Citizenship & Naturalization
Eligibility for citizenship
Many persons are U.S. citizens at birth while others acquire U.S. citizenship following birth through naturalization. Persons considered U.S. citizens at birth are those born in the U.S. and in some cases those born in certain territories of the United States. In other cases, a child born abroad to U.S. citizen parents may also be considered a U.S. citizen at birth. The requirements for such a child are dependent on many factors including whether one or both parents are U.S. citizens, whether the parents are married, and/or a combination of location and parental citizenship.
Many others, however, become U.S. citizens through naturalization. There are many advantages to becoming a U.S. citizen such as gaining the right to vote, or to obtain a U.S. passport. In most cases a person may obtain citizenship without giving up his or her previous citizenship and thus becoming a dual citizen.
Eligibility for naturalization
Must be a lawful permanent resident (conditional permanent residents may be eligible for naturalization if they have accrued the requisite residence period even if the conditional residency has not been lifted). Note: LPR status is not required where a person has honorably served in time of war or declared hostilities during a period designated by a presidential executive order
Must be eighteen years or older (unless age requirement is waived due to military involvement)
Must meet continuous residence and physical presence requirements. The period of continuous residence is generally for five years subsequent to permanent residence status. If the applicant is married to a U.S. citizen then the residency requirement is three years if the U.S. citizen spouse has been a citizen for three years and the parties have been married for three years. Same sex marriages are included. A spouse or child who obtained lawful permanent residence status because of battery or extreme cruelty may apply for citizenship after three years. The person must have resided for at least three months in the state where the application is filed and must be physically present in the U.S. for at least one half of the five years or one half of the three years if spouse of U.S. citizen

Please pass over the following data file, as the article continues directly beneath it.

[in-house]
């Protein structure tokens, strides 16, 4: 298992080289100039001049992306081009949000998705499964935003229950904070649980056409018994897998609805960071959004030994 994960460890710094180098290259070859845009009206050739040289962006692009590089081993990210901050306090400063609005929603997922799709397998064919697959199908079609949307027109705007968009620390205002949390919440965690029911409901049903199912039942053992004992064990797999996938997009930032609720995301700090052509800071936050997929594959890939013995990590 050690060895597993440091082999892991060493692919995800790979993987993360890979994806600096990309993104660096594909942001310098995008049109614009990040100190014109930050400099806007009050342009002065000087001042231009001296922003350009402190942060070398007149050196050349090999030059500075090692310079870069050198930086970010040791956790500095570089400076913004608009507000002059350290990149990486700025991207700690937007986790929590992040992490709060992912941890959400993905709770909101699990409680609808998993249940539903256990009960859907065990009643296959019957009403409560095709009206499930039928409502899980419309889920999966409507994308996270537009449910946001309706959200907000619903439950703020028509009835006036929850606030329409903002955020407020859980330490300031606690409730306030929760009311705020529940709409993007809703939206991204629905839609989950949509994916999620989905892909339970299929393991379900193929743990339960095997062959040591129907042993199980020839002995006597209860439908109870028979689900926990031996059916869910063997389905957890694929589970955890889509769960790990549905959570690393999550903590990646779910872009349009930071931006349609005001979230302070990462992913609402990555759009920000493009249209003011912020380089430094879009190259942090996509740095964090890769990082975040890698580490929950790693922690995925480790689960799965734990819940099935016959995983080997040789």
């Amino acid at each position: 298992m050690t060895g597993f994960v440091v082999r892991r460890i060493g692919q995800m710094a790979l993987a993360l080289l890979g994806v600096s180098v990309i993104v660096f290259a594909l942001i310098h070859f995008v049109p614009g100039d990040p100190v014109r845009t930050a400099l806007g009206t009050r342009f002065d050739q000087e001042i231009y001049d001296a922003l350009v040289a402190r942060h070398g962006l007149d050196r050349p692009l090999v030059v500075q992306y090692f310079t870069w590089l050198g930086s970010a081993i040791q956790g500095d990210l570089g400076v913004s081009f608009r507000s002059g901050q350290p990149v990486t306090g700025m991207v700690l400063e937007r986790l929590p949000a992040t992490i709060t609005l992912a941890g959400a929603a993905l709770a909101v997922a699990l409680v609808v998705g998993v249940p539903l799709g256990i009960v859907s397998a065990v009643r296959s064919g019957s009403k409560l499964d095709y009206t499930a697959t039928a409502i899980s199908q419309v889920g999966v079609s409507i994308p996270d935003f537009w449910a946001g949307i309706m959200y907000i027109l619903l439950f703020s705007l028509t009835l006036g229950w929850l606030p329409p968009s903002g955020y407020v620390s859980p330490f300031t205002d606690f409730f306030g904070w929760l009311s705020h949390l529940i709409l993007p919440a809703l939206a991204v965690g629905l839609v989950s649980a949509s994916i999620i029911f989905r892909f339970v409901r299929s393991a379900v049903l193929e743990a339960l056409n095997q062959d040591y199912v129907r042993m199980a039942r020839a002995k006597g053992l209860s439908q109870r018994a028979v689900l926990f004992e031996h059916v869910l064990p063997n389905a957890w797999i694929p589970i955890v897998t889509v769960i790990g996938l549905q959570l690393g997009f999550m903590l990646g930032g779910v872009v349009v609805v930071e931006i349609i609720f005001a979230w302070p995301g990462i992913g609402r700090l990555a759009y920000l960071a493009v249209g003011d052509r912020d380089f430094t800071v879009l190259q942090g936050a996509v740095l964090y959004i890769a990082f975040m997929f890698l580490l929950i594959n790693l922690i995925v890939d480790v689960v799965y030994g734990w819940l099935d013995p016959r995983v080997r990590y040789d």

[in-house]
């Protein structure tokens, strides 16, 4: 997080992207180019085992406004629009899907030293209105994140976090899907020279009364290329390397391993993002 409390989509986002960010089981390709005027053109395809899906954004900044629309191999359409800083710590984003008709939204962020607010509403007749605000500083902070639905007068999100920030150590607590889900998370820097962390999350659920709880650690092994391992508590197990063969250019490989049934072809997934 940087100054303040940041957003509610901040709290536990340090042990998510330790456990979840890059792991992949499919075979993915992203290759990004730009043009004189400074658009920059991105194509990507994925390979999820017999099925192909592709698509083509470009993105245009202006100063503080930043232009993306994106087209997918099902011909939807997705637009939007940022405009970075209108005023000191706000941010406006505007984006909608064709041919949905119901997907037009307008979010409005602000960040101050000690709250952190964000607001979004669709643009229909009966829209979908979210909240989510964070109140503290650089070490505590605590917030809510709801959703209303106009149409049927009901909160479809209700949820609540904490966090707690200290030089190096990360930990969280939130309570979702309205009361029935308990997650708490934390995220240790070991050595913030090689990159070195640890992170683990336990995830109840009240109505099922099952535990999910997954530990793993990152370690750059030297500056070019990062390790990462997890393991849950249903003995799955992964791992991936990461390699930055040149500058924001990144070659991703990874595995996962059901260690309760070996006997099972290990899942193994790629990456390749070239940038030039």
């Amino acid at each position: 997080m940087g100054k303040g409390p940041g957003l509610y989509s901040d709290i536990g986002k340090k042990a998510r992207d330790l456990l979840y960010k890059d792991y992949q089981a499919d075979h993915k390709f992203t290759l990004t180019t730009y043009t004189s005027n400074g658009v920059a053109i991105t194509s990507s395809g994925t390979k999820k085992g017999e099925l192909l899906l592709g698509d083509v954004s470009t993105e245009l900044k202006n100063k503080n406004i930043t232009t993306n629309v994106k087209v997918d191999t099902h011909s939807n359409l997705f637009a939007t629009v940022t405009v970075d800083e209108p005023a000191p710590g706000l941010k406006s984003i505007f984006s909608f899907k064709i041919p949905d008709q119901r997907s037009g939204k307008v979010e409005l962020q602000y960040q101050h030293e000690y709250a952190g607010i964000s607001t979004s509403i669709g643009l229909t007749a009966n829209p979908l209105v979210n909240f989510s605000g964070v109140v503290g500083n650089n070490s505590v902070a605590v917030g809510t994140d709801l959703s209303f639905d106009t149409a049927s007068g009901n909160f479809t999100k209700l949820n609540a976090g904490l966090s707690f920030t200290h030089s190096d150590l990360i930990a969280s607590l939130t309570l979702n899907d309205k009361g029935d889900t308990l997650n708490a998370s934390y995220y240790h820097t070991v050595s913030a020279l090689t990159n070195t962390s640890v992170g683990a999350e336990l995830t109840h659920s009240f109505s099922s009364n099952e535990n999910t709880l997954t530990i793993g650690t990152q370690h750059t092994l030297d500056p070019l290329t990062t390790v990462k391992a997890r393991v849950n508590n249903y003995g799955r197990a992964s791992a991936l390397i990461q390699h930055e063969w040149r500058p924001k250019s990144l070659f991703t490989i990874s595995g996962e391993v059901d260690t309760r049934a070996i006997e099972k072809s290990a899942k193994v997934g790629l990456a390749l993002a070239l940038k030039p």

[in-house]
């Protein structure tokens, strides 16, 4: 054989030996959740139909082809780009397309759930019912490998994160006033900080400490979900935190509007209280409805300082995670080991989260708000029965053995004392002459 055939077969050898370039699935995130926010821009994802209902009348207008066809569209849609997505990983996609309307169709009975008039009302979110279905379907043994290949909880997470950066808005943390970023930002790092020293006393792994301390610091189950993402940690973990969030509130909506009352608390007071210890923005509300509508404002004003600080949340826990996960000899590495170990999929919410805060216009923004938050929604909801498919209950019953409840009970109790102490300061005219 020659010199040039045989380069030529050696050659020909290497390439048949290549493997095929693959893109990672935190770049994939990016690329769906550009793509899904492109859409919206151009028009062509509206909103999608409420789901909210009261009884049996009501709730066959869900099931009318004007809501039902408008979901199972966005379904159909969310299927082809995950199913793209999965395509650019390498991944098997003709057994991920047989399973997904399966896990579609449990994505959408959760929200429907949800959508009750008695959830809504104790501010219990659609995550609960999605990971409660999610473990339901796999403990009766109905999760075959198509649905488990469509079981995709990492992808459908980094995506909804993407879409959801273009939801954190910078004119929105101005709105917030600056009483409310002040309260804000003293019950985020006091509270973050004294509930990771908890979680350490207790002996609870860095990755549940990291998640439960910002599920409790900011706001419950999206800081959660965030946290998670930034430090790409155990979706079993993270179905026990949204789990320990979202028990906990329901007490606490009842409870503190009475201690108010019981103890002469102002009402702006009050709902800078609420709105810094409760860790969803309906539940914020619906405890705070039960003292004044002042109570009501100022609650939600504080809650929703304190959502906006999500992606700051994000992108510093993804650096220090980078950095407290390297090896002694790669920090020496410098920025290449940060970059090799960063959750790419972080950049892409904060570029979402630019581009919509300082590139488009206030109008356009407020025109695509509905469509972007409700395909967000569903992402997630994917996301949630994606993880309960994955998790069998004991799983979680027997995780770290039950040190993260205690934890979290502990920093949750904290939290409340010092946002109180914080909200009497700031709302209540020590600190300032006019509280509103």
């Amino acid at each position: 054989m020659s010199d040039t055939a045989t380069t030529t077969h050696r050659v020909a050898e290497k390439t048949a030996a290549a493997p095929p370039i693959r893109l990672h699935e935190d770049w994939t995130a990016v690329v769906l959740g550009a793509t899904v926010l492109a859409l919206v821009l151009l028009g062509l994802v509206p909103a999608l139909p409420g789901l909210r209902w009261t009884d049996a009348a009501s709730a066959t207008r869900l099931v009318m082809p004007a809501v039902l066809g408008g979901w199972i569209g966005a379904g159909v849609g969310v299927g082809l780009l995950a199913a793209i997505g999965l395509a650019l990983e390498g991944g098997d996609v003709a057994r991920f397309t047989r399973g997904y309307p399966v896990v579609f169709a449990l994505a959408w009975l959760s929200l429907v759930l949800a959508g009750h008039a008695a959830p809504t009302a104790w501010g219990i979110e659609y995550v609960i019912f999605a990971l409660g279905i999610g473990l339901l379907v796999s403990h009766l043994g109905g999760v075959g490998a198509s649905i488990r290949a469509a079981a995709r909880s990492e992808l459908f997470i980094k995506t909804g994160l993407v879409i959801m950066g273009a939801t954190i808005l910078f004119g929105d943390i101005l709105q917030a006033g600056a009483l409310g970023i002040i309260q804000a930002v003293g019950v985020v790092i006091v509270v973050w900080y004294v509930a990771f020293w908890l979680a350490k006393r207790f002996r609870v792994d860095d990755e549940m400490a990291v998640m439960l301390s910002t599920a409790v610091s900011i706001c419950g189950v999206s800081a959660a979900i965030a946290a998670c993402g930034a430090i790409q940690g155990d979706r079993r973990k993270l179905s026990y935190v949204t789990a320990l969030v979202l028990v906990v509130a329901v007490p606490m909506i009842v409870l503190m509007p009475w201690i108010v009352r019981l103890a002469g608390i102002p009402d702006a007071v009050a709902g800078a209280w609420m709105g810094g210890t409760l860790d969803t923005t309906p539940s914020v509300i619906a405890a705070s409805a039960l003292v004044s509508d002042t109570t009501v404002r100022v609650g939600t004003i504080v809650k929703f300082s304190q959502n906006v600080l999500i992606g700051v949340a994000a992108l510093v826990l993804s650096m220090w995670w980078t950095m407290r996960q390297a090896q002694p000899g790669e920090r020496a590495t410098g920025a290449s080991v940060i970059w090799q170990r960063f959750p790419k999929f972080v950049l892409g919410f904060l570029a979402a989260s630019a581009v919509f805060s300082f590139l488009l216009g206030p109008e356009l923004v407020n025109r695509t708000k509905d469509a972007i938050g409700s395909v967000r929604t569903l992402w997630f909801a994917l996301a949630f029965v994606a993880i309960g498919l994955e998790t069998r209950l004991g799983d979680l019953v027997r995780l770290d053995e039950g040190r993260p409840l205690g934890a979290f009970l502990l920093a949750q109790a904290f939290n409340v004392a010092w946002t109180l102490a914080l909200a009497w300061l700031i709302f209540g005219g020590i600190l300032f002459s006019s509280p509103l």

Must be able to demonstrate good moral character
Must be attached to the principles of the Constitution and well-disposed to the good order and happiness of the U.S.
Must be willing to bear arms, perform noncombatant service, or work of national importance
Must not otherwise be barred as a subversive, member of the communist party, deserter during wartime who was convicted by court martial or civil court, person against whom removal proceedings are pending, or where there are "final findings of deportability", person who applied for and received relief from the selective service system based on his or her alienage
Must demonstrate knowledge of English language, U.S. history and government. There are age and medical disability exceptions to this requirement
Must take an oath of allegiance
USCIS has produced a video providing an overview of the naturalization process. The eligibility requirements, interview, and the administration of the English, U.S. history, and government test are discussed in the video.
Our office has successfully represented clients in obtaining citizenship and naturalization in the following circumstances:
Derivation through the naturalization or U.S. birth of one parent
Obtaining certificates of citizenship for eligible children of U.S. citizens who did not acquire citizenship at birth abroad or derived it through naturalization of their parent(s)
Successfully establishing that an absence of six months to one year did not disrupt applicant's continuity of residence for purposes of naturalization
Helping applicants establish good moral character for purposes of naturalization notwithstanding previous false testimony or criminal convictions
Obtaining naturalization for applicants who qualify for the medical disability waiver
Contact us to set up your consultation